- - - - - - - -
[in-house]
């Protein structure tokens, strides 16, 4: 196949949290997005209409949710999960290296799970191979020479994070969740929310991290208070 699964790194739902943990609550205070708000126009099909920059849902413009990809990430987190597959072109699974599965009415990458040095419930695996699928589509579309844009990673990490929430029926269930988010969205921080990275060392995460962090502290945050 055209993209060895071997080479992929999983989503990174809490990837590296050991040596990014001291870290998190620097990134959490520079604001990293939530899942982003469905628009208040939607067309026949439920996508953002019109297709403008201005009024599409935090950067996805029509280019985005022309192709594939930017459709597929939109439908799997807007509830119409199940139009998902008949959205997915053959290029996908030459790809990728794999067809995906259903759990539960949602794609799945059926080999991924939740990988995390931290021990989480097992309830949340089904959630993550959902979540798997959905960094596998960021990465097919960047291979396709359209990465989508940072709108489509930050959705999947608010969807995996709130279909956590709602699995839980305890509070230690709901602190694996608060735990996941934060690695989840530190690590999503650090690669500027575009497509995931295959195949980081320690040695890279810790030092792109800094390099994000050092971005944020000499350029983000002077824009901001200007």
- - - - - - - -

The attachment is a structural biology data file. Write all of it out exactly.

[in-house]
């Protein structure tokens, strides 16, 4: 196949949290997005209409949710999960290296799970191979020479994070969740929310991290208070 699964790194739902943990609550205070708000126009099909920059849902413009990809990430987190597959072109699974599965009415990458040095419930695996699928589509579309844009990673990490929430029926269930988010969205921080990275060392995460962090502290945050 055209993209060895071997080479992929999983989503990174809490990837590296050991040596990014001291870290998190620097990134959490520079604001990293939530899942982003469905628009208040939607067309026949439920996508953002019109297709403008201005009024599409935090950067996805029509280019985005022309192709594939930017459709597929939109439908799997807007509830119409199940139009998902008949959205997915053959290029996908030459790809990728794999067809995906259903759990539960949602794609799945059926080999991924939740990988995390931290021990989480097992309830949340089904959630993550959902979540798997959905960094596998960021990465097919960047291979396709359209990465989508940072709108489509930050959705999947608010969807995996709130279909956590709602699995839980305890509070230690709901602190694996608060735990996941934060690695989840530190690590999503650090690669500027575009497509995931295959195949980081320690040695890279810790030092792109800094390099994000050092971005944020000499350029983000002077824009901001200007």